While we do maintain a tape library, our tapes are for broadcast only. We are not able to make copies of the programs that we broadcast. Those shows belong to the producers of the individual program and under copyright laws it would be illegal for us to make copies for the public. We are not able to accommodate individual requests to come and watch programs at MPT. From time to time, we do sponsor special events where programs are previewed before broadcast.
Why does my television sound like some radio station and does not correspond to the program I'm watching?
We want to provide the most service possible to our audience and one of the ways we do that is to use an extra audio channel that comes with the broadcast to provide reading and entertainment for the blind. Your TV/VCR/Stereo or the remote to one of more of these items provides you with 3 audio choices Mono/Stereo/SAP. SAP stands for Secondary Audio Program. SAP was designed to carry foreign language translations of programs or to serve the visually impaired by providing verbal descriptions TV programs called DVS or descriptive video service. Very few programs contain foreign language translation or DVS so Maryland Public Television utilizes this service to provide entertainment and reading for the blind.
So, if you are hearing unrelated talking instead of the voices of your favorite characters or performers you've somehow turned on the SAP channel. Several things can trigger this change including power outages and surges, children and pets playing with the remote or dropping the remote.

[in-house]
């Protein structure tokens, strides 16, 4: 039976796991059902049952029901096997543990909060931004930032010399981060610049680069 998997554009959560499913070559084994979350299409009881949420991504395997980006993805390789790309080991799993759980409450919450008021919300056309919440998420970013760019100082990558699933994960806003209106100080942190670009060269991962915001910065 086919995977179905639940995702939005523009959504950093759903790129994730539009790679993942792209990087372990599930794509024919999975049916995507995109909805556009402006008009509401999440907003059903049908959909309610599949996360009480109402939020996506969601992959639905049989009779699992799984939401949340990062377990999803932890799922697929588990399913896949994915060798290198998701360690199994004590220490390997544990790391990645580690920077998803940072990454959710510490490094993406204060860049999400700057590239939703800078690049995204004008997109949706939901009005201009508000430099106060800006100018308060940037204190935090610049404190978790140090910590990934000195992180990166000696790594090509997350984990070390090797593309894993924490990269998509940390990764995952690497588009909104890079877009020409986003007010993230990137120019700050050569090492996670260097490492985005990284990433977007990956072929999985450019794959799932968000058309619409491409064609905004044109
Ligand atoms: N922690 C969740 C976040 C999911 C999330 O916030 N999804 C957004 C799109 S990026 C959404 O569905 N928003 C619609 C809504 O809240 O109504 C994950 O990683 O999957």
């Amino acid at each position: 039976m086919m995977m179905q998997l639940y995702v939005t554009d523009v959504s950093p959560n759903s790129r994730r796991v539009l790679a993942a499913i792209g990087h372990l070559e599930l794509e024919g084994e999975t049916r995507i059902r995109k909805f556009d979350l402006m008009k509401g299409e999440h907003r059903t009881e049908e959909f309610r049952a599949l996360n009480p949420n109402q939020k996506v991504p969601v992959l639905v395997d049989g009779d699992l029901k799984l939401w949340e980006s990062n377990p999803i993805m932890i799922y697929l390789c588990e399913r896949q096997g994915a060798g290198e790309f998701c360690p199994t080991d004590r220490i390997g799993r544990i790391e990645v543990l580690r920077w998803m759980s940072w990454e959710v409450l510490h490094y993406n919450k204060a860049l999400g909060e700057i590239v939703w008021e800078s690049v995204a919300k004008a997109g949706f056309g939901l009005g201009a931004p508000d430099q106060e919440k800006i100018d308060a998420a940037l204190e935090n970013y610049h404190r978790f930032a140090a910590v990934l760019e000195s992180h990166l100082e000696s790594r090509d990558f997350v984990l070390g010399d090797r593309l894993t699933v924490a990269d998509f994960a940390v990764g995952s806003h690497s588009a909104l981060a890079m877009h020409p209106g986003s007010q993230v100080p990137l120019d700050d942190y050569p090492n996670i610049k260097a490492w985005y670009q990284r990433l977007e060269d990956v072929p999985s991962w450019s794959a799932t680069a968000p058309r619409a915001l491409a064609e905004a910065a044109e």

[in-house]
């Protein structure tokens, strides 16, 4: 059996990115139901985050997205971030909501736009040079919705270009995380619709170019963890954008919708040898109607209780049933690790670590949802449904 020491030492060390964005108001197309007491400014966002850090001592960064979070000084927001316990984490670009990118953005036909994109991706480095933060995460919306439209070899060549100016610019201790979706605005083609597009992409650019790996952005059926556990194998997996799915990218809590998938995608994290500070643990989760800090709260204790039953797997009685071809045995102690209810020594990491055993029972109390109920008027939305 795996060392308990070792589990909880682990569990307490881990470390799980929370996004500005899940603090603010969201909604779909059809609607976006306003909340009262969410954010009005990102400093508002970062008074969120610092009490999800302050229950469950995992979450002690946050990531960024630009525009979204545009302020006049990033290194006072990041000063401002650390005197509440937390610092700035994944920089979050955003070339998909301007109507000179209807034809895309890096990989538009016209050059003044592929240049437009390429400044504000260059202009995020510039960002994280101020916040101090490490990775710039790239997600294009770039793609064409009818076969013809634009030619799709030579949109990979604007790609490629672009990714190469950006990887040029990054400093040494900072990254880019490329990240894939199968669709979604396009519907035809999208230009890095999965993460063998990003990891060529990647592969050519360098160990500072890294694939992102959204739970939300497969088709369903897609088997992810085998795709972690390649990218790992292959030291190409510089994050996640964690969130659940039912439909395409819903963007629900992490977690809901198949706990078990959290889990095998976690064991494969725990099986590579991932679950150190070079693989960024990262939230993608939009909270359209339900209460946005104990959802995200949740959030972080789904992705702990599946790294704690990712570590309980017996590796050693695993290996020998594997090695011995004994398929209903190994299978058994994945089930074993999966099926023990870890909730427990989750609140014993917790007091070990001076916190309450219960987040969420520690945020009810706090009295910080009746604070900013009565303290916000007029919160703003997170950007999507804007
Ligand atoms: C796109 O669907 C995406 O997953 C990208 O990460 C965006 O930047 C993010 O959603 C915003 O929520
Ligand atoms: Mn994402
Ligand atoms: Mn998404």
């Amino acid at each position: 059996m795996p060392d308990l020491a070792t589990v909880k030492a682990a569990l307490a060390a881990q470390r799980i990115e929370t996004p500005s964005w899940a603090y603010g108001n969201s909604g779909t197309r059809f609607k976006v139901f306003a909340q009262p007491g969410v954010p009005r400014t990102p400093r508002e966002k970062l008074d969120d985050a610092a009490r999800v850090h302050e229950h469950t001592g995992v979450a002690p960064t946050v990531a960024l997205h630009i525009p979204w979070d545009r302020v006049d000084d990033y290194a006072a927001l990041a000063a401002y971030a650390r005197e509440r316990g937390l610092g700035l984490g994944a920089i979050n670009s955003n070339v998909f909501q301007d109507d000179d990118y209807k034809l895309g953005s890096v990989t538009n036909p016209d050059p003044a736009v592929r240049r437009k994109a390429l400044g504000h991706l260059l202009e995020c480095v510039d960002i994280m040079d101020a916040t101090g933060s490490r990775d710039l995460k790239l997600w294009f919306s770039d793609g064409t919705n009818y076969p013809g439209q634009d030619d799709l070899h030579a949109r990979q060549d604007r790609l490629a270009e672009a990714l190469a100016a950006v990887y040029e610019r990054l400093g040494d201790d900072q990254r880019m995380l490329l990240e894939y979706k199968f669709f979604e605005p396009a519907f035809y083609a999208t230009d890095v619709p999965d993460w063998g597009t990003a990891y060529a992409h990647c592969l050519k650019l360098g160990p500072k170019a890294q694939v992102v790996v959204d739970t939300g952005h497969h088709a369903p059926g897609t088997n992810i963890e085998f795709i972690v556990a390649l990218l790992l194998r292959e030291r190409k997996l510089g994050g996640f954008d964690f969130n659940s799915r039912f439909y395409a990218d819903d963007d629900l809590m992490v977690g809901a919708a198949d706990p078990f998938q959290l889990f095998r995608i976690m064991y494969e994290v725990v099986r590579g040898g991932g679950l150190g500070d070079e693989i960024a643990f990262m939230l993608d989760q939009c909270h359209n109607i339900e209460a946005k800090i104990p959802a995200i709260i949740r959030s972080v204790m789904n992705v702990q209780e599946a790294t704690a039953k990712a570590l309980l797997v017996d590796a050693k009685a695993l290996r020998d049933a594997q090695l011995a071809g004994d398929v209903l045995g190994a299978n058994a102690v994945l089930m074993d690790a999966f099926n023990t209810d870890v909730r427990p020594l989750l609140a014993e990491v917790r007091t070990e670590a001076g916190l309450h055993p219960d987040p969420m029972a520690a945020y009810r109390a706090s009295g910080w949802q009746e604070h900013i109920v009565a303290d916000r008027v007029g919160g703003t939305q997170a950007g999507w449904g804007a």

You can return to MPT's regular audio services usually with the click of a button. Each TV or VCR varies but here is an outline to get you started. The SAP button can usually be found on your remote control under MENU or PROGRAM. Look for the audio prompt. Once you get there you will usually have options for Mono, Stereo, or SAP. Select stereo, and the normal voices of MPT should return. If this does not work, please consult your manual.
How do I find out if a show will repeat?
Your best bet is to look it up on the search section of our online schedule. Our website has our most up to date listings.
Why did you air "THAT" program?
From time to time, MPT airs controversial programs. It is our intention to broaden your mind, to expose you to the thoughts and views of others and to create a marketplace of ideas. We strive to promote thought provoking discussions throughout the state. While we realize that at times we will broadcast programs that may seem contrary to your beliefs we hope you will watch our programming with an open mind. We are confident that we best serve our audience and earn the right to be called public television when we give a voice to diversity.